Sale, Jamie and Pelletier, David
Jamie Sale and David Pelletier
Canadian figure skaters
It is the dream of perhaps every amateur athlete: to mount the podium and accept an Olympic gold medal. It happened for Canadian pairs skaters Jamie Sale (pronounced SA-lay) and David Pelletier (PELL-tee-ay). But in their case, the glow of the gold was tarnished somewhat by the taint of scandal that preceded it. Theirs was one of the most compelling stories to come out of the 2002 Winter Games in Salt Lake City, Utah, and raised questions about how figure skating is judged.
Growing up on Ice
Sale and Pelletier had been partners for only four years when they leaped into international headlines. The two Canada natives grew up three years in age and four provinces apart; Sale in Alberta and Pelletier in Quebec. For the young girl, skating was a creative outlet for her energy. She first got on the ice at age three, wearing double-bladed skates to help her balance. At five, Sale was enrolled in both figure skating and gymnastics, but she would make her choice two years later.
Meanwhile, Pelletier was also making a choice—figure skating or hockey. He made his decision at fifteen, despite the razzing from his friends that he had entered a "girl's sport." When a coach told Pelletier's mother that the boy had no talent, David, an independent sort, responded by redoubling his efforts. Soon his practice and dedication had paid off. He began competing, first as a single, but it was in pairs that he began to realize success. He was partners with Julie Laporte when the two of them placed seventh at the 1992 world junior championships. Three years later Pelletier and new partner Allison Gaylor finished fifteenth at the 1995 world championships.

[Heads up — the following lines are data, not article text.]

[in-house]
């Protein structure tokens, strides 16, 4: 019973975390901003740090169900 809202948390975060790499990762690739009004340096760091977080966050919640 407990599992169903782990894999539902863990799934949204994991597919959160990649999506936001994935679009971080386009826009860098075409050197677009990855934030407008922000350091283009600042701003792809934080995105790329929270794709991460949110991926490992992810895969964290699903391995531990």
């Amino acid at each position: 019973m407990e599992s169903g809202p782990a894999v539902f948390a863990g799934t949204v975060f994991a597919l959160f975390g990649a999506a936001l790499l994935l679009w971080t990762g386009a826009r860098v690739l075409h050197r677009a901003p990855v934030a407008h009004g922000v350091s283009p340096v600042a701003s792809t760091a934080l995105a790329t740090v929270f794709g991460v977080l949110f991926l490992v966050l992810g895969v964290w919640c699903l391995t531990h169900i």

Change Partners and Skate
Sale was also making her name on the world stage. At age sixteen she and partner Jason Turner represented Canada at the Olympic Winter Games in Lillehammer, Norway, placing twelfth. That same year they placed sixteenth at the world championships in Chiba, Japan; after those two competitions Sale and Turner decided to go their separate ways. Sale embarked on a singles career, peaking at fifth in the 1995 Canadian Nationals.
Pelletier and Sale had met more than once in the past. In 1994, the two were Canadian national teammates, though she skated in the senior division and he in the juniors. Pelletier admitted to Chatelaine interviewer Beth Hitchcock that the thought of partnering with Olympian Sale was "intimidating." Though she was the younger of the two, "in skating you put people on a pedestal," Pelletier said. "She was the star out West; she was the future. She was a very confident, cocky little girl. Everybody in Quebec wanted to skate with Jamie Sale."